Few teams have felt the satisfaction of taking any kind of result away from a matchup against Borussia Dortmund recently. And while it may be a week before we know exactly how good a result the 1-1 draw was last night, the performance was very reassuring.
To contain Dortmund the way we did, limiting their chances and stifling their play, showed great organisation and understanding among our players. The attacking trio of Pierre-Emerick Aubameyang, Henrikh Mkhitaryan, and Marco Reus barely got a sniff between them. These are the players who ran riot against the Tottenham defence just a few weeks ago – the same Tottenham defence which has the conceded the fewest goals in the Premier League so far this season. It may be that we caught them on a bad day, but the challenges that Dejan Lovren, Mamadou Sakho, and Emre Can were putting in to break up their play suggests otherwise.
It was probably a toss-up between our two centre-backs for the man of the match award. Lovren really should have got himself on the scoresheet with his headed effort from James Milner’s free-kick, but otherwise he was exceptional throughout the 90 minutes. Sakho had a couple of wobbles in possession, but his last ditch blocks and tackles were vital. Can provided decent cover for the two, and also held onto and used the ball really well for us, allowing everyone to regroup before recycling possession neatly.
The decision to start Divock Origi instead of Daniel Sturridge up front also seemed to be vindicated, with the Belgian’s pace and movement causing problems to the Dortmund backline. I still have reservations about his finishing, as his chance just on the stroke of half-time really should have been finished. And even his goal had a slice of luck about it; with him deciding against taking the obvious early shot, and instead holding onto the ball and allowing the defenders to get back in place. Having made it a more difficult chance, it was just good fortune that the shot took a deflection past the goalkeeper. But you can’t expect a 20 year old to be without faults, and his all-round game was very encouraging.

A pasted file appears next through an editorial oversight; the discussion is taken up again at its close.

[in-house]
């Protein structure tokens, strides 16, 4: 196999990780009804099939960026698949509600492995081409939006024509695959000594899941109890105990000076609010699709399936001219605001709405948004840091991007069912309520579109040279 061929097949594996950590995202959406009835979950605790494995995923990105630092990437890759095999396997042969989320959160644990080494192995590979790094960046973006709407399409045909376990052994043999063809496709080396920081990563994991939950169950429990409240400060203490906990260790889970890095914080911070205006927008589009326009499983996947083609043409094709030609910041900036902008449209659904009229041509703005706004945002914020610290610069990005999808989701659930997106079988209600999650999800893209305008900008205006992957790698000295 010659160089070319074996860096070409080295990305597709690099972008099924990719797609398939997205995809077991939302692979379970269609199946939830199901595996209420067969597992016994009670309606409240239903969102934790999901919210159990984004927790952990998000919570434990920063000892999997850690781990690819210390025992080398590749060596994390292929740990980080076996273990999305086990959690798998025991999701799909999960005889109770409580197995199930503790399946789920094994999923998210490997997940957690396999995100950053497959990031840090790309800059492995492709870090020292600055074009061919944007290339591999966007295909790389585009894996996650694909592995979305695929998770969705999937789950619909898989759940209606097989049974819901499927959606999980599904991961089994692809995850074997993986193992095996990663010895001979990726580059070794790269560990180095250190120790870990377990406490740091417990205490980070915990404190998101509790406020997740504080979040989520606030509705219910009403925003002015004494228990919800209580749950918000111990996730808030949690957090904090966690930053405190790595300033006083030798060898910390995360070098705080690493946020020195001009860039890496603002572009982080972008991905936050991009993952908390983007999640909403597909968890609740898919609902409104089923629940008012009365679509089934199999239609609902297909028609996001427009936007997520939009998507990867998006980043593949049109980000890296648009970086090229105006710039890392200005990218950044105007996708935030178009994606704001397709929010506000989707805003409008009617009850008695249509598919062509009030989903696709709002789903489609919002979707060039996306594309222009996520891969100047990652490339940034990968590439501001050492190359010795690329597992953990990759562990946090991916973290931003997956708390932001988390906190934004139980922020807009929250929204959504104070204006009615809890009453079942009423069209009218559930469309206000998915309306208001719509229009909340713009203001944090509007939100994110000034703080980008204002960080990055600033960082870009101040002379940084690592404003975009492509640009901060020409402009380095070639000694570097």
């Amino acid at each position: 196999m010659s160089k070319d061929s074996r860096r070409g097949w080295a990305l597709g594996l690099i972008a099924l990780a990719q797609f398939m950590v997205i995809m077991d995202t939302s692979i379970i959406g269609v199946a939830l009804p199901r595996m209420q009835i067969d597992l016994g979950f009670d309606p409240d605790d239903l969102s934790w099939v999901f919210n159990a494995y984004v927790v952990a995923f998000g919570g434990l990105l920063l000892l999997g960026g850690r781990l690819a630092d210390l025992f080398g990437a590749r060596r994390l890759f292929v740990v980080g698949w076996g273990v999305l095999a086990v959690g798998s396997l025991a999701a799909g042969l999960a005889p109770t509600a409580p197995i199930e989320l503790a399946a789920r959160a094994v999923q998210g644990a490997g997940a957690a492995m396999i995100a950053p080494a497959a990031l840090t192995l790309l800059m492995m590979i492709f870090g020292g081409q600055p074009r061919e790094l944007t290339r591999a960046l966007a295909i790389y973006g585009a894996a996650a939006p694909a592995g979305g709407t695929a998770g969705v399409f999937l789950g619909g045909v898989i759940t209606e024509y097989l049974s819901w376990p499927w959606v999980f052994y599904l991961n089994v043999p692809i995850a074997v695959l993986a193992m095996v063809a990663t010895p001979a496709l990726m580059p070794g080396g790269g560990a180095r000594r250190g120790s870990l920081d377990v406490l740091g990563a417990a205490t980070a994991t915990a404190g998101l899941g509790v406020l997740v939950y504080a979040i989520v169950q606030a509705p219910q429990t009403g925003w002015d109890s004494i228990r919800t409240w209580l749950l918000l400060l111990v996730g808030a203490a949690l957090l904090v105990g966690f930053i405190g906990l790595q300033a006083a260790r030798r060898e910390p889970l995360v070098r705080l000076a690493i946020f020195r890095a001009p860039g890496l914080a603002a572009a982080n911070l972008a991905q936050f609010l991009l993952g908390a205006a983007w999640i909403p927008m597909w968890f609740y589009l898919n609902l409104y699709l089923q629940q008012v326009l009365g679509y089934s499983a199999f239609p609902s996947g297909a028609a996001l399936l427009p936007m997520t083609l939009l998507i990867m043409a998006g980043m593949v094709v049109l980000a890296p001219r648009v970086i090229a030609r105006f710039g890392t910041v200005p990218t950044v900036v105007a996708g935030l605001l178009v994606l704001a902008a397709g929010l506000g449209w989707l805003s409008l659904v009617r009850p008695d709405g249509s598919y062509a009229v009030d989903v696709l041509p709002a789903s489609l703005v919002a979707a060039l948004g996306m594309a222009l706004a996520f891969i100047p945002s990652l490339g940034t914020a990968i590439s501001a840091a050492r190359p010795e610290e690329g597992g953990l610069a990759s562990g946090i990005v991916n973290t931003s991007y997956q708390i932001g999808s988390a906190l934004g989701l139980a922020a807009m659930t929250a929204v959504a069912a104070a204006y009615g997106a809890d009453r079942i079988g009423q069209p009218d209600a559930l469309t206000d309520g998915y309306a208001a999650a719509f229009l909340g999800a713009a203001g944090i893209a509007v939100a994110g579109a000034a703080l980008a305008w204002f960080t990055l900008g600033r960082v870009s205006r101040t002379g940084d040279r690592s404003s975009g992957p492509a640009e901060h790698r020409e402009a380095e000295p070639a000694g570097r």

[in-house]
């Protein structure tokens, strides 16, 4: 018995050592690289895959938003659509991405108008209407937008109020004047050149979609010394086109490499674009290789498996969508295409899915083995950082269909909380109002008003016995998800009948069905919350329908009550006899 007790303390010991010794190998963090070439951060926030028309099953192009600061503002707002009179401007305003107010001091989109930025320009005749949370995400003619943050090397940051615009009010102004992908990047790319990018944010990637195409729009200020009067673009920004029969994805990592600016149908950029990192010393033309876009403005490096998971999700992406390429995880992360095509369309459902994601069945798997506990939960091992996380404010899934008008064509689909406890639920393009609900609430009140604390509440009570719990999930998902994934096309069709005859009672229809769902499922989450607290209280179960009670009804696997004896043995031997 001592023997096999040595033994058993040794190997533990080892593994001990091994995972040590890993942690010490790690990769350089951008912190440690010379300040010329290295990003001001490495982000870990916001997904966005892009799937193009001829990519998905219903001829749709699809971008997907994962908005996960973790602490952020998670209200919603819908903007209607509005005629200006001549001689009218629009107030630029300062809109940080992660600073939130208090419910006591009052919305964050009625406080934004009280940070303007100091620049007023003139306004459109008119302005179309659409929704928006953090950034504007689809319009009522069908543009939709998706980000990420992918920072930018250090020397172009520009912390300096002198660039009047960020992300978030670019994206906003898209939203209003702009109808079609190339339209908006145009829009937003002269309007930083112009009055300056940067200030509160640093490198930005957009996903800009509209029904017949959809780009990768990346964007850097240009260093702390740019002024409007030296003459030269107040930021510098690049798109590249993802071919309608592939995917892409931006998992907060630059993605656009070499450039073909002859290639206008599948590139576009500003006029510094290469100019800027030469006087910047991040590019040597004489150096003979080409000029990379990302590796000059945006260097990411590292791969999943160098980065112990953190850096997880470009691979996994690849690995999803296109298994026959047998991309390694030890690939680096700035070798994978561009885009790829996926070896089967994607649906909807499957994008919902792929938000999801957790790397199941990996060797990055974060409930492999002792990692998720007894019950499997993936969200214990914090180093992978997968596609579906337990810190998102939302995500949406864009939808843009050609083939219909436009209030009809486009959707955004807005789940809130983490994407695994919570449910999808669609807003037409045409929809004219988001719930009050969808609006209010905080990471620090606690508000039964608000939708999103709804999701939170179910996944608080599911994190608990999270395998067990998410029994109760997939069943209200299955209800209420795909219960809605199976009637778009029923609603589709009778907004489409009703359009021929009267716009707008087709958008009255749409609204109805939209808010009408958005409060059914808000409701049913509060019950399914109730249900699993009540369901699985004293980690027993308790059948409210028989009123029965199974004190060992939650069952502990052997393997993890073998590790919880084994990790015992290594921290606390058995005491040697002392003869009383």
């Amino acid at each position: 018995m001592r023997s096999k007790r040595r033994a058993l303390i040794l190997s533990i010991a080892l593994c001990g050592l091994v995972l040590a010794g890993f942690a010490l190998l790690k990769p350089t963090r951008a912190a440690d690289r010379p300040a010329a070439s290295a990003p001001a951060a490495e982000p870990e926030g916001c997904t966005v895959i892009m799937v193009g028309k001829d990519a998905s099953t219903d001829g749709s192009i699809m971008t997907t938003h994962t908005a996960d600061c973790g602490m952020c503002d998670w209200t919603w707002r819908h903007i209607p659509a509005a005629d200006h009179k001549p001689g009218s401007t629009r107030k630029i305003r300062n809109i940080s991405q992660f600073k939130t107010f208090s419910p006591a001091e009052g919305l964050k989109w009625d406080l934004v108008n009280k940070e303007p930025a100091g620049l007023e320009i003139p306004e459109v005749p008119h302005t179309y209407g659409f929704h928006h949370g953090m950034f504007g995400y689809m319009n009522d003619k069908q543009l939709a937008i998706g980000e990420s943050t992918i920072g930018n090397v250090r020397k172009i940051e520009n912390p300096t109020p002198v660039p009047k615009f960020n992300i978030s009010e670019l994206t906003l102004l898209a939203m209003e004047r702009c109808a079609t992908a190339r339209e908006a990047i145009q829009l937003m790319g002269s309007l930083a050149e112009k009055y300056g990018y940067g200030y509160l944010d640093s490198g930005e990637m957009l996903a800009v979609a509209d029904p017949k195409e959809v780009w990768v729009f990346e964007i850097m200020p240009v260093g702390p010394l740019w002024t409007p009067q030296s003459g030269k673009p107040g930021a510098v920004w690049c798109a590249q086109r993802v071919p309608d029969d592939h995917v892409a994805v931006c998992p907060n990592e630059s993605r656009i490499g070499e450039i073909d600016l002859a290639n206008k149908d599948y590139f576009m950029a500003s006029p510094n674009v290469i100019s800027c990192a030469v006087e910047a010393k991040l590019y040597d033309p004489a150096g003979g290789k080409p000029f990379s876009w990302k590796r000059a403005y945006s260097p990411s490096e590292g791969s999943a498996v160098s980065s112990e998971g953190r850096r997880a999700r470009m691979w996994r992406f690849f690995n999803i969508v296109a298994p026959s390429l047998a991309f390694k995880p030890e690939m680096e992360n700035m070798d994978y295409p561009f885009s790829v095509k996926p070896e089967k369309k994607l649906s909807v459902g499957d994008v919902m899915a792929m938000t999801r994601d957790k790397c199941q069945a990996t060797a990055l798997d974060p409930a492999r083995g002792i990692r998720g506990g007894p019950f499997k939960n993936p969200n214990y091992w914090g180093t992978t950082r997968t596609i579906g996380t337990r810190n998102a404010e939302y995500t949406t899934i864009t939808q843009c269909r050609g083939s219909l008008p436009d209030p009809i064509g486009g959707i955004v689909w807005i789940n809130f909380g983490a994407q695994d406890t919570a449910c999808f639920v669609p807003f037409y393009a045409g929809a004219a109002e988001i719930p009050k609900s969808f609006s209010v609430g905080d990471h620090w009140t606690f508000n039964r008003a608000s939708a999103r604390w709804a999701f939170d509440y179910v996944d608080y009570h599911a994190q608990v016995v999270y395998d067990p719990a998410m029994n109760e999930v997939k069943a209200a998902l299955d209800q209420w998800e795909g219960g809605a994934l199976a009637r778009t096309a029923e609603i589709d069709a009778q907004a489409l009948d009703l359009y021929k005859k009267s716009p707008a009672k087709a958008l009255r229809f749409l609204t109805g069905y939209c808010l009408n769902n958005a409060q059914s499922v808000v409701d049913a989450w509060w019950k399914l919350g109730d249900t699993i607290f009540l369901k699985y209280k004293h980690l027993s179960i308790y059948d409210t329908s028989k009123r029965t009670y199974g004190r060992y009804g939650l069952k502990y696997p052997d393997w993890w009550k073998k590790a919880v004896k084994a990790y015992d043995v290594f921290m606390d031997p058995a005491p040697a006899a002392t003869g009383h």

There were a couple of worrying performances though. Jordan Henderson went off at half-time due to injury, but I’d have been seriously tempted to haul him off anyway. Whether it’s these niggling injuries, the burden of the captaincy, being given strange instructions, or just not really fitting the system, Henderson has been pretty poor all season. He made the wrong choices too often yesterday; attempting passes that weren’t on, wandering from his position at illogical moments, and dawdling in possession for too long. Joe Allen came on and did all that was needed from the player in that role. He kept things ticking, looked to pass forwards when possible, joined the attack only when numbers were needed, and hassled the opposition when they had the ball. It was just a bog-standard midfielder’s performance really, but it was a breath of fresh air after Henderson’s display. Hopefully our skipper’s injury isn’t too serious, but it’s clear that something needs to change in his game the next time we do get him out onto the pitch.
Adam Lallana is another cause for concern. He recently won the PFA Fans’ Player of the Month award for March, though in fairly underwhelming fashion in my opinion. He continues to display his all too familiar deficiencies. Lining up next to the likes of Philippe Coutinho, Roberto Firmino, Daniel Sturridge, and now even Divock Origi, Lallana struggles to be anything more than a passenger in our attack. Whereas the others all have it in them to win a game for us, he displays no ability to grab a game by the scruff of its neck and single-handedly get us a result. It’s not even that he suddenly needs to be our talisman and game-changer; a lot of Firmino’s match winners have come in games where he’s been generally quiet. But at least with the Brazilian we’ve seen that knack of a player who gets in the right place at the right time, and only needs one sniff at goal to hit the back of the net. Lallana rarely even gets himself in the positions to get a shot at goal, and then even when he does he’s hardly prolific.
He’s not as creative as you’d expect a ‘number 10’ with fancy footwork either. Too often he chooses the easy pass when given the chance to attack, opting to go wide to a full back instead of risking an incisive ball into the forwards. His lack of pace also means that he can’t run at defenders with any real threat, so he has to twist and turn sideways or backwards, allowing teams to get back and regain a decent defensive shape. The former Southampton man does have the redeeming quality of being a very hard worker to be fair to him, which could preserve his Liverpool career into next season (albeit as a squad player) given how highly Klopp rates that trait in his group.
The chances are we’ll see a similar sort of game to last night’s at Anfield next week. We had a 2-0 lead over Manchester United, but still went on the attack in the second leg instead of sitting back and inviting pressure. So although the away goal gives us the advantage for now, Klopp won’t rest on his laurels and be naïve enough to think we can see this out by parking the bus. The team will need to go toe-to-toe with Dortmund again, and if we can fans do our bit and match the atmosphere of yesterday, we’ll be in for yet another spectacular European night.
By James Nelson (@_James_Nelson_)